Use by or best before: time to reconsider which you use?
Sustainability is a key driver of change in food production today and food producers and retailers are striving to provide the best customer experience whilst reducing waste. One area of activity is to swap from hard ‘use by’ dates to ‘best before’ dates; and encourage and educate the consumer to evaluate a product’s quality rather than throwing it away just because it is slightly past the stated date.
Drive for change
Food waste has always been an important consideration; however, it has gained greater momentum in recent years with the activity of organisations such as WRAP and the Food Standards Agency, as well as greater public awareness through campaigns for sustainability. Retailers in the UK – such as Waitrose, Morrisons, Sainsbury’s and ASDA – have announced programmes to reconsider their use of best before and use by dates. Best before dates are not as rigid and the public are encouraged to examine the sight, smell and appearance of foods such as milk to help determine if it is usable after opening.
ASDA has recently changed to best before dates on over half its own-brand yoghurts, whilst Morrisons has swapped to best before dates on their own-brand milk to help reduce the 490 million pints of milk which are wasted every year in the UK.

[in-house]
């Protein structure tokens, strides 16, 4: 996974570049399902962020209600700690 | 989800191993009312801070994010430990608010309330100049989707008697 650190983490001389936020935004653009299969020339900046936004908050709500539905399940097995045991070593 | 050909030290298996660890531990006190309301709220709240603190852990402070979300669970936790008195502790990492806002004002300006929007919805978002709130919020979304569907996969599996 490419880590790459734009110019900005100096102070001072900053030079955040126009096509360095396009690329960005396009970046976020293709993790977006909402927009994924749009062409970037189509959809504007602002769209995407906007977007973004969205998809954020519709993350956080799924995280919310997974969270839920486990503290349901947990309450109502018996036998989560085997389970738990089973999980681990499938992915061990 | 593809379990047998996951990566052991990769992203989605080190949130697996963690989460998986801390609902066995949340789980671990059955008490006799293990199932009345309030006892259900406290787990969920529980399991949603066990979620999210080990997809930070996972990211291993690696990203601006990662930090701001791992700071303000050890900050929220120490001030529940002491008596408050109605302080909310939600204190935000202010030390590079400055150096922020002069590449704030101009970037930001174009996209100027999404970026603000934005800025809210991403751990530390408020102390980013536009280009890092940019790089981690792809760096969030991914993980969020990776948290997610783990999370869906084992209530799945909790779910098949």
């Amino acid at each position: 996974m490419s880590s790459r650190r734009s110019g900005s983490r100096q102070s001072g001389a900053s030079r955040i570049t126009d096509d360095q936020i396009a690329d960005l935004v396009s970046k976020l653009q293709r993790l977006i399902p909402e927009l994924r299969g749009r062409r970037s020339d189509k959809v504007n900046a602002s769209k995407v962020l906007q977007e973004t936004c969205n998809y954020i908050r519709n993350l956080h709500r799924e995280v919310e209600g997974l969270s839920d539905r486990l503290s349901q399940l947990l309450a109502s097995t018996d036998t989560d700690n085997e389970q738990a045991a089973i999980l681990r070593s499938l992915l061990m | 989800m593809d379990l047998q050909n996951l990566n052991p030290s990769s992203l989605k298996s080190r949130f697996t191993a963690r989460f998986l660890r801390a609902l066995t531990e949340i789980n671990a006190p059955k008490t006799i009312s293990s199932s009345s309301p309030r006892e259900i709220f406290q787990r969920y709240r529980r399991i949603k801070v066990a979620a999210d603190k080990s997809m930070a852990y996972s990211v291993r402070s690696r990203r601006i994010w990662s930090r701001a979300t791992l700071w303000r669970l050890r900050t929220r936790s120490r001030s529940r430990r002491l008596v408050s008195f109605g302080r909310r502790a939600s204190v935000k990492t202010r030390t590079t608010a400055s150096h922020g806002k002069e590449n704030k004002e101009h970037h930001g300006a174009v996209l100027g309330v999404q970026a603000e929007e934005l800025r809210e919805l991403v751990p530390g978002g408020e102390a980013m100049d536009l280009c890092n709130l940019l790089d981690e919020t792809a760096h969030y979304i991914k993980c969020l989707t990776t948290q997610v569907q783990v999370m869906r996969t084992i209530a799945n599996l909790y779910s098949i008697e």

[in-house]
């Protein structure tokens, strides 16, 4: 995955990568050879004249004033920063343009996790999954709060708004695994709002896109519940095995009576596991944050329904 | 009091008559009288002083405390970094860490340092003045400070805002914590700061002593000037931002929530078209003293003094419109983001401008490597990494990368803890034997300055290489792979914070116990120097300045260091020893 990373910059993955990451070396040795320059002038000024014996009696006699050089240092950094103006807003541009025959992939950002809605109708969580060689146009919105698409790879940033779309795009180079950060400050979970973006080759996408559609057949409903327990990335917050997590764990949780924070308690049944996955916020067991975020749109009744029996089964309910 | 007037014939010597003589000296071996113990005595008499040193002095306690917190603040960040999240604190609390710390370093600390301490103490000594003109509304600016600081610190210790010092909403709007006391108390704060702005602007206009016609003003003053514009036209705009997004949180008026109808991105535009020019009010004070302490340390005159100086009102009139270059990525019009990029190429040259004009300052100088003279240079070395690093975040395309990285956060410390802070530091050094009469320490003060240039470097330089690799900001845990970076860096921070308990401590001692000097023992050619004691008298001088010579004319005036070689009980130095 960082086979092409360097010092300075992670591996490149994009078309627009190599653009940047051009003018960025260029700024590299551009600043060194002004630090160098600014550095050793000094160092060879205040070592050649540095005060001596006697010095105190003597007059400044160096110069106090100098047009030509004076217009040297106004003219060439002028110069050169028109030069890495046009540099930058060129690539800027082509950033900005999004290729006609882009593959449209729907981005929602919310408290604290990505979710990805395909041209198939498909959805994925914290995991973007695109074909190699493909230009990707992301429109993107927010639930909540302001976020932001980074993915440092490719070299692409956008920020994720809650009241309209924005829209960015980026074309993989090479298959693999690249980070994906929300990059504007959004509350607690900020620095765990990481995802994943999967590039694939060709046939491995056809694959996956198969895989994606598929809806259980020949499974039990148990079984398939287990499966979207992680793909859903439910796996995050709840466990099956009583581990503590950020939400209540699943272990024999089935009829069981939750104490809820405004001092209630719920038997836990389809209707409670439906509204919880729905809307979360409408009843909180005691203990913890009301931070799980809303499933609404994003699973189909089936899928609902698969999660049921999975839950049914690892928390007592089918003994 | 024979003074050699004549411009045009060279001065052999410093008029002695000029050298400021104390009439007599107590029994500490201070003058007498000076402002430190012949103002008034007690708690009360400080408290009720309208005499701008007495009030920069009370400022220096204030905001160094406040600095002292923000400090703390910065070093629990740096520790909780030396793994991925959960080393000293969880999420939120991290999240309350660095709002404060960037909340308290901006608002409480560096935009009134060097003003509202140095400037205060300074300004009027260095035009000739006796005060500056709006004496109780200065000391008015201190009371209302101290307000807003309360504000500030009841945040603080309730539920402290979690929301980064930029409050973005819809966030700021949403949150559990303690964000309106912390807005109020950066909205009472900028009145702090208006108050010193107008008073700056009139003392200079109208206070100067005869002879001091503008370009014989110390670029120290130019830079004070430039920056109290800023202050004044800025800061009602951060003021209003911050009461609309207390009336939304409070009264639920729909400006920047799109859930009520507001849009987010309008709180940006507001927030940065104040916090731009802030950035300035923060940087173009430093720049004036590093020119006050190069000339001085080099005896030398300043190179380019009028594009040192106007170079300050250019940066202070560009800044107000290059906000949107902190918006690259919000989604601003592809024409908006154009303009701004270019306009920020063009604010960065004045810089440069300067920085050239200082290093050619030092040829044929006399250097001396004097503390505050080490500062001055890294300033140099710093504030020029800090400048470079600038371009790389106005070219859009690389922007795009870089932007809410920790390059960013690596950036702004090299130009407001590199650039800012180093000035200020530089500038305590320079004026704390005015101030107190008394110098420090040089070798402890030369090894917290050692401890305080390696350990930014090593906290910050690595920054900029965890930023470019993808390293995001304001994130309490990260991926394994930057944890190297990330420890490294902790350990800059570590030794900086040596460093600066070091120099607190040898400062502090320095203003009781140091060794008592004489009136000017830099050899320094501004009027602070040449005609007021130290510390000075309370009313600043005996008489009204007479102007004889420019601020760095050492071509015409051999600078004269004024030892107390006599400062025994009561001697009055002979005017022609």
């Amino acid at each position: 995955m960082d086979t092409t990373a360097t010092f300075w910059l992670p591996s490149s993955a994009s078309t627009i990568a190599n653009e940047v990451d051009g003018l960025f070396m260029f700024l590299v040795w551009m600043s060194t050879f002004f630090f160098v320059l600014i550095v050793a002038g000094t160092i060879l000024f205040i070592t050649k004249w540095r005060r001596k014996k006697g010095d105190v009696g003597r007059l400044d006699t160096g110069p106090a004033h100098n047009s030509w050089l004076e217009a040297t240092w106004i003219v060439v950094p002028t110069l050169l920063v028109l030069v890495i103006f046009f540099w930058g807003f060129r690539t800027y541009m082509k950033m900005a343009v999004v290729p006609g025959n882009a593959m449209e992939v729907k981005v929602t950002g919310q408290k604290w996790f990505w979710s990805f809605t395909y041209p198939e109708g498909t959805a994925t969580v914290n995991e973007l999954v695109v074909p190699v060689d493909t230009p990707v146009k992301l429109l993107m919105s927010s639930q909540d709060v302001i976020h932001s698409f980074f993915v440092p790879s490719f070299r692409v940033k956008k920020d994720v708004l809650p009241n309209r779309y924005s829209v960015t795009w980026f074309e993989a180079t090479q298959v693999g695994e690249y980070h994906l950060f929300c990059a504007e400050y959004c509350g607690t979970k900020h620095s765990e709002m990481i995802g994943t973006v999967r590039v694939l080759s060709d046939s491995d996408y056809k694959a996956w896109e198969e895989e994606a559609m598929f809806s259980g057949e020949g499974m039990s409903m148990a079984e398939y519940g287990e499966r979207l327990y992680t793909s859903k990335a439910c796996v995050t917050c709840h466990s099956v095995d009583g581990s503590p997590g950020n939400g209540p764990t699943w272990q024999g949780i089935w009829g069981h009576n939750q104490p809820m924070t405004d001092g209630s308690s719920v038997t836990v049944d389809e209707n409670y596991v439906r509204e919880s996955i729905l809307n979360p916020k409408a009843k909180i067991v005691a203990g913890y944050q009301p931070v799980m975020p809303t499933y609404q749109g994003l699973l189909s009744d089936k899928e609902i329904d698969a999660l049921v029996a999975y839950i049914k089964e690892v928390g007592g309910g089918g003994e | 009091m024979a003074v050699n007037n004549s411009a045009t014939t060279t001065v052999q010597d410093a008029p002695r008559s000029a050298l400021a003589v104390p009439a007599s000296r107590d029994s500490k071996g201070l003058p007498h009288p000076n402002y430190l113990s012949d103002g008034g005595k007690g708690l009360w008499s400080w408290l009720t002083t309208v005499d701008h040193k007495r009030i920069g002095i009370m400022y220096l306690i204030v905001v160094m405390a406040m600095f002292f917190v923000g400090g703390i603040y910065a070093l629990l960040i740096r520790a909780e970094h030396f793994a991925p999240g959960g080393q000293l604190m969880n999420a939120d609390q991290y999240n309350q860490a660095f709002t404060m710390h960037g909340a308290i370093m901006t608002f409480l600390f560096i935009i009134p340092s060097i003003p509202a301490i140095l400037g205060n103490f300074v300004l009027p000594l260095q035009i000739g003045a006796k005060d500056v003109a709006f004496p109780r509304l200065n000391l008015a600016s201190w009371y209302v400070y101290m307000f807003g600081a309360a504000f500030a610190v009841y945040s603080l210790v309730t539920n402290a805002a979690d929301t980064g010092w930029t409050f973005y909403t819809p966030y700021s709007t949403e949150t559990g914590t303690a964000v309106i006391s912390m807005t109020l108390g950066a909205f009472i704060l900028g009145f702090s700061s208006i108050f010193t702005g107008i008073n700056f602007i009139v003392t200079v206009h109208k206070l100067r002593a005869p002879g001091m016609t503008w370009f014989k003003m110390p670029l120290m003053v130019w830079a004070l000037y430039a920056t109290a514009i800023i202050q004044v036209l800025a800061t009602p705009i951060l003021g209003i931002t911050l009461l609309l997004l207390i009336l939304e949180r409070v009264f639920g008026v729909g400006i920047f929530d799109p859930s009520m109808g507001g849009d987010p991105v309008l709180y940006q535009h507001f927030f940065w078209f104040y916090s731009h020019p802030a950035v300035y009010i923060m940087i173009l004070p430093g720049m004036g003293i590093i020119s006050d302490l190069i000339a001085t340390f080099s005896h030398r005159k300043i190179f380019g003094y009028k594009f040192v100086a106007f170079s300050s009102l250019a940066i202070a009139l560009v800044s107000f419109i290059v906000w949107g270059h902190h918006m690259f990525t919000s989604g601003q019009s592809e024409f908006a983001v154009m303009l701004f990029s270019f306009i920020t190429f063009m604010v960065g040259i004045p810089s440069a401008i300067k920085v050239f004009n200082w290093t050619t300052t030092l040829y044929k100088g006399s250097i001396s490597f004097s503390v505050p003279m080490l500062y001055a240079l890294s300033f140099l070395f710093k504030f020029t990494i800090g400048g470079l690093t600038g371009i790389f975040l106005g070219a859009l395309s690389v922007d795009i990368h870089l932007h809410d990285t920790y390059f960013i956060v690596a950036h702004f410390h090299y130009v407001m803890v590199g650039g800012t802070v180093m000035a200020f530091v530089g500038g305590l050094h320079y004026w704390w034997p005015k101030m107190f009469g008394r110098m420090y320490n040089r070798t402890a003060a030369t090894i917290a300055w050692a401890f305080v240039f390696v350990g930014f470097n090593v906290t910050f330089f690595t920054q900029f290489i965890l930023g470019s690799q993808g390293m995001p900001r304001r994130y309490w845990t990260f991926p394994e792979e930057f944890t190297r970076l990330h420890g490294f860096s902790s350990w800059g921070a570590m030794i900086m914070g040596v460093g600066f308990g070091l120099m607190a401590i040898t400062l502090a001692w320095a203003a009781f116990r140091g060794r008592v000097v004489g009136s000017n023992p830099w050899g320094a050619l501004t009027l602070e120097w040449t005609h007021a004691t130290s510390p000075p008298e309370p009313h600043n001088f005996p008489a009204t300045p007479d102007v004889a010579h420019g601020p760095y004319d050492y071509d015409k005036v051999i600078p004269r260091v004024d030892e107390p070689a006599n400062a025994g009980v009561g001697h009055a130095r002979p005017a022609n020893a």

Regulations and considerations
Use by and best before dates cannot be used interchangeably, each product has to be evaluated from a microbiological and regulatory standpoint to ensure it will remain safe for the consumer. Regulations such as (EU) 1169/2011 (provision of food information to consumers), and (EU) 178/2002 (governing the general principles of food law and product safety) must be followed.
WRAP guidance states that use by dates should be used where there is a food safety reason to use it. For example, products which are highly perishable from a microbiological point of view and are likely to constitute an immediate danger to human health within a short period, such as fresh meat, poultry and fish, chilled ready meals and cooked meats and sandwiches. In addition, clear communication on correct storage and maximising product ‘open’ and ‘closed’ life will also help reduce waste.
All forms of expiry date must be based upon robust scientific evidence and have been validated. This can be performed in a number of ways, including desk-based risk assessment including microbiological modelling or by practical laboratory-based shelf life or challenge testing.
Understanding expiry dates
Leatherhead’s multidisciplinary team supports all aspects of expiry dates. We can advise on regulatory requirements, the safety aspects of plastic and waste reduction, as well as design and execute testing and modelling to support changes to best before dates.
If you’d like to learn more, please get in touch via [email protected]. Leatherhead’s experienced team of scientists and regulatory experts, including former regulators and industry advocates, can help support you every step of the way.